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Mazda's Rotary 'Muscle Car' - JC Cosmo

Introduction / Photos / Specifications / Sales Brochure / My Cosmo test drive / More Information


Introduction

The Cosmo was a high specification, high performance luxury coupe on par with Lexus, as you will see from the photos. The 'JC' Cosmo was a model sold in Japan only, from March 1990 until January 1996 - the 13B model was sold after 1991. In 1993 there was a minor model update, with mainly cosmetic changes, but the actual model names were changed.

All Cosmos were 4 speed automatics. There were two engine specifications (13B twin turbo 2 rotor engine/20B twin turbo 3 rotor engine) and three levels of trim specification (S=Sport, E=Luxury, ECCS='car control system' - high level luxury). Obviously a 20B "Sport" would be the fastest, with a 20B ECCS being the cruiser.

Photos

Here are some photos of the JC Cosmo.

Cosmo type JCESE (640x480,1024,768)
Cosmo type JCES
(640x480)(1024x768)
early cosmo20 engine bay  (640x480)
'Early' Cosmo 20B engine
bay (640x480)
David Morris' JC cosmo (385x240)
David Morris' JC Cosmo
(385x240)
Lance's JC cosmo
Lance's JCES type ECCS
Cosmo 1991 (301x203)

Lances Cosmo
(886x585)

Powersliding 20B Cosmo
(320x133)

Specifications

JC Cosmo specifications
(NOTE: JC3S is model code for 13B cosmos, JCES is model code for 20B cosmos)
JC3S Type S JC3S Type E JCES Type S JCES Type E JCES Type ECCS
Motor 13B-REW Turbo 13B-REW Turbo 20B-REW Turbo 20B-REW Turbo 20B-REW Turbo
Trim level "Sport" "Luxury" "Sport" "Luxury" "High luxury"
Car Control
System
No No No No Yes
Power 230ps@6500 230ps@6500 280ps@6500 280ps@6500 280ps@6500
Torque 30.0kgm@3500 30.0kgm@3500 41.0kgm@3000 41.0kgm@3000 41.0kgm@3000
Capacity 654cc x 2 rotor 654cc x 2 rotor 654cc x 3 rotor 654cc x 3 rotor 654cc x 3 rotor
Compression 9.0:1 9.0:1 9.0:1 9.0:1 9.0:1
Weight 1490 kg 1510 kg 1590 kg 1610 kg 1640 kg
Gearbox &
ratio (1st)
ratio (2nd)
ratio (3rd)
ratio (4th)
ratio (R)
Final drive
4sp Auto
3.027
1.619
1.0
0.694
2.272
4.3:1
4sp Auto
3.027
1.619
1.0
0.694
2.272
4.3:1
4sp Auto
2.784
1.544
1.0
0.694
2.275
3.909:1
4sp Auto
2.784
1.544
1.0
0.694
2.275
3.909:1
4sp Auto
2.784
1.544
1.0
0.694
2.275
3.909:1
LSD Optional Optional Yes (Viscous type) Yes (Viscous type) Yes (Viscous type)
Wheels &
Tyres
16 x 7 JJ
6 spoke alloy
225/50 R16 92v
(Potenza RE71)
15 x 7 JJ
36 spoke alloy
215/60 R15 90H
16 x 7 JJ
6 spoke alloy
225/50 R16 92v
(Potenza RE71)
15 x 7 JJ
36 spoke alloy
215/60 R15 90H
15 x 7 JJ
36 spoke alloy
215/60 R15 90H
Suspension
Front
Double wishbone
and coil spring.
Double wishbone
and coil spring.
Double wishbone
and coil spring.
Double wishbone
and coil spring.
Double wishbone
and coil spring.
Suspension
Rear
Independent.
Multilink twin
damper and coil sp.
Independent.
Multilink twin
damper and coil sp.
Independent.
Multilink twin
damper and coil sp.
Independent.
Multilink twin
damper and coil sp.
Independent.
Multilink twin
damper and coil sp.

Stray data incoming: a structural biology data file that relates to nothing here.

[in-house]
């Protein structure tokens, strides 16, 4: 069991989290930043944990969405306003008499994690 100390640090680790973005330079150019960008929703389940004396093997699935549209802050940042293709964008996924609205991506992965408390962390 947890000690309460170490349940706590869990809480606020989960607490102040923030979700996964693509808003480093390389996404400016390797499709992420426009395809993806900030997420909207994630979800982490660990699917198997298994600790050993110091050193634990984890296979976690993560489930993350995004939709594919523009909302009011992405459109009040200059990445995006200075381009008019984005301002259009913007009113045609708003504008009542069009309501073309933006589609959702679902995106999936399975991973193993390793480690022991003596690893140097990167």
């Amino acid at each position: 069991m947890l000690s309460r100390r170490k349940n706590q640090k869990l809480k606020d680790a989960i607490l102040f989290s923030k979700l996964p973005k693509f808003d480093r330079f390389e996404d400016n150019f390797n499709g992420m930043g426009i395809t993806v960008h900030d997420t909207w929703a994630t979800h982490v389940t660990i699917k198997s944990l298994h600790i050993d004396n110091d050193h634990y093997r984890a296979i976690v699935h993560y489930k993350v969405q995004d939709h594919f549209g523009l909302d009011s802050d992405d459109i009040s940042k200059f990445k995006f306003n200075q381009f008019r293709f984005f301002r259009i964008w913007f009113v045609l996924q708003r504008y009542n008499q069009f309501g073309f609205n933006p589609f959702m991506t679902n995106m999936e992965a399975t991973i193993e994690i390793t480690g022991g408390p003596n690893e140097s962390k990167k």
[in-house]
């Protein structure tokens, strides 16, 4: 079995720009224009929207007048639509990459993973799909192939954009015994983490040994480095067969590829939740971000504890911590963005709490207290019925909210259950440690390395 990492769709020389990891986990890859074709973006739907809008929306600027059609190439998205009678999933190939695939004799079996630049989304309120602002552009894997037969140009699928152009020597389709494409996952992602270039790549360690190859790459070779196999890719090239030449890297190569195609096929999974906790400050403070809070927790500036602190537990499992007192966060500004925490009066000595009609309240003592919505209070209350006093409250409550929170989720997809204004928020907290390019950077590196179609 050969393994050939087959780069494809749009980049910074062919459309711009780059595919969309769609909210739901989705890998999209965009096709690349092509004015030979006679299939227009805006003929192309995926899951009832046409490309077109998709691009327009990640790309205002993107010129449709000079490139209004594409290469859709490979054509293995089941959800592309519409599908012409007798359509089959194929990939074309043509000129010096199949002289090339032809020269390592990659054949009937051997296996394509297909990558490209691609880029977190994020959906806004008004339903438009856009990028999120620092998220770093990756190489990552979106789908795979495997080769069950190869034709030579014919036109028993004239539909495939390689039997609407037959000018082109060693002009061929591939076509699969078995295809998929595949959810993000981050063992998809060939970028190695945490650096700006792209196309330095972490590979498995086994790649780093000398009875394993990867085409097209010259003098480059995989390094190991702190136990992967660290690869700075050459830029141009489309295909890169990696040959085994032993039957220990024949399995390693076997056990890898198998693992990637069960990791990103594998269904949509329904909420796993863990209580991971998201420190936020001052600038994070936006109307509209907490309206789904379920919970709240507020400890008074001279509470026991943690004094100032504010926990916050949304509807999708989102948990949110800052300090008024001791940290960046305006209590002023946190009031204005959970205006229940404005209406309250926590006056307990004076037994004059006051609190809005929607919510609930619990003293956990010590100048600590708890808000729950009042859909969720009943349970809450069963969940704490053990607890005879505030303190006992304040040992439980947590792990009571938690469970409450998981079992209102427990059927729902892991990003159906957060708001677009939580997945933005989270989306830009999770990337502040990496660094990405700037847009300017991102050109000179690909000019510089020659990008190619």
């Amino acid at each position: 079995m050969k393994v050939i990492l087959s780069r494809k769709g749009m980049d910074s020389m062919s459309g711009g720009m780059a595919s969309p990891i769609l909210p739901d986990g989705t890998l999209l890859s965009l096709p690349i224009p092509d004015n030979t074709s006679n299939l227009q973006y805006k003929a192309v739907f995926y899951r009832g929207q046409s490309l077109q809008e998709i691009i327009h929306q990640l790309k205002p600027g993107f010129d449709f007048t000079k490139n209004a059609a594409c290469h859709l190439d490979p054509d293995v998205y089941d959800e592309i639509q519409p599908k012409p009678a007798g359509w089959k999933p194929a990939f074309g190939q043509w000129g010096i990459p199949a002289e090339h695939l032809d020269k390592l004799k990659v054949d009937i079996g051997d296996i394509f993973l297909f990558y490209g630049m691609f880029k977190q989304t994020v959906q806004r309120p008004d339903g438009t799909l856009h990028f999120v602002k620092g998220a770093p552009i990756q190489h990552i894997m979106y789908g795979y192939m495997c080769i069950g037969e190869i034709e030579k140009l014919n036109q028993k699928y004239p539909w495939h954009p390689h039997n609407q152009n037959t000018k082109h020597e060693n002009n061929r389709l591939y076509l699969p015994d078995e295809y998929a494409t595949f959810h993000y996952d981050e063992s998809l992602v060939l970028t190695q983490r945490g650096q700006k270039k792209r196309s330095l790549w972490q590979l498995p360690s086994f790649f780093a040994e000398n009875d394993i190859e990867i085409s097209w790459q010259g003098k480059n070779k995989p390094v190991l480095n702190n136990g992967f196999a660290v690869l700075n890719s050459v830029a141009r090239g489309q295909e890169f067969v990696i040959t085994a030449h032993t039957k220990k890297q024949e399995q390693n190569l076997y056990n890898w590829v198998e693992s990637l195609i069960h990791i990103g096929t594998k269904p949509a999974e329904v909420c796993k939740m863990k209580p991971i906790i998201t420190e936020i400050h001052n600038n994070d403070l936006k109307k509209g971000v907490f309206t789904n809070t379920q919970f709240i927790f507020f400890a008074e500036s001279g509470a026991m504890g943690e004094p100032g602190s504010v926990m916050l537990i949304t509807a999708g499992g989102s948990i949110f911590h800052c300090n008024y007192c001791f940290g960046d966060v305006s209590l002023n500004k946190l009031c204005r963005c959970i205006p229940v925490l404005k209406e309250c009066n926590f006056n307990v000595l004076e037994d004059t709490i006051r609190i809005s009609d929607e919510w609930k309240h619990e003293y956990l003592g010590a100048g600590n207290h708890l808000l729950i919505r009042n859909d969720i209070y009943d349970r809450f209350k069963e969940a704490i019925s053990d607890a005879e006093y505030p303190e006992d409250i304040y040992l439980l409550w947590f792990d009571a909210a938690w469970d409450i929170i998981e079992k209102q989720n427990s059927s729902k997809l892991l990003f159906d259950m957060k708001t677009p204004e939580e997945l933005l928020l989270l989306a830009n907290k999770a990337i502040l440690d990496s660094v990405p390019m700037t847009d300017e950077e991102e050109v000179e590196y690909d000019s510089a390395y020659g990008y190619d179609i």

Brakes 4 wheel Vented disc
NO ABS
4 wheel Vented disc
NO ABS
4 wheel Vented disc
ABS
4 wheel Vented disc
ABS
4 wheel Vented disc
ABS
Exhaust Twin system Twin system Twin system
(special muffler)
Twin system
(special muffler)
Twin system
(special muffler)
Fuel Tank 72 litres 72 litres 85 litres 85 litres 85 litres
Top speed Speed limited
170 km/h (?)
Speed limited
170 km/h (?)
Speed limited
200 km/h
(limiter removed
gives 250+ km/h)
Speed limited
200 km/h
(limiter removed
gives 250+ km/h)
Speed limited
200 km/h
(limiter removed
gives 250+ km/h)
0-100 km/h (unknown) (unknown) 6.2 sec 6.2 sec 6.2 sec
1/4 mile (unknown) (unknown) 14.3 sec 14.3 sec 14.3 sec

In about 1993 the models were changed:
* Type S was renamed Type SX
* Type E was dropped (Luxury model now only available as Type ECCS, with 13BT or 20B)

The Cosmo had two engine options :
*20B 3 rotor Twin turbo (Designated 20B-REW), 280ps (official output. Unconfirmed unofficial power is different; I have heard claims of 300 - 330, even 350hp.
By my estimation these performance times indicate 145kW/Tonne*1590kg = 230kW*1.39 = 320hp
This estimate was made by charting several well known performance car's times versus power-weight ratio and drawing a trendline through the data. This is definitely an estimate as a whole host of factors are ignored by this method; nevertheless this figure agreed with the rumors).

*13B 2 rotor Twin turbo (Designated 13B-REW), 230ps
(Note, for both the 20B and 13B figures; ps is about the same as Horsepower, REW actually stands for Rotary Engine Double - As in Rotary Engine Double Turbo)

JC3S Cosmo FD3S RX7
Engine Name 13B-REW 13B-REW
Start of model Feb 1990 October? 1991-Japan
March 1992-Australia
Engine power 230ps 255ps

??UNCONFIRMED?? I have seen the Cosmo 13B referred to as 13B-RE, even though the Cosmo 13B engine was essentially the same as the 3rd generation RX7's 13B-REW engine.
However it had slightly less power, possibly in keeping with the 'luxury coupe' image. While I'm not certain, I think the intake manifold is of a different design with longer pipes to boost low down torque; making it more drivable.
On the other hand, perhaps Mazda was a bit unsure of the new 13B design, but increased the power/boost more for the RX7 once the design was proven.

The "special muffler" used on 20B Cosmos has two outlet pipes. One pipe is blocked by a vacuum operated butterfly valve during normal operation, that opens in high load situations for a freer flowing exhaust. As the Cosmo has two of these mufflers, they open individually (i.e. low load = 2 pipes only, progressing to 3 then 4).

The ECCS Cosmo is equipped with a single video panel in place of where the radio/heating controls are normally. "CCS" means "Car Control System" and is in control of all heating/air conditioning, the radio/tape/CD, GPS navigation, trip computer functions, television and all car diagnostics for servicing. Apart from this, the ECCS model is the same as the E (same mechanicals, interior, paint etc).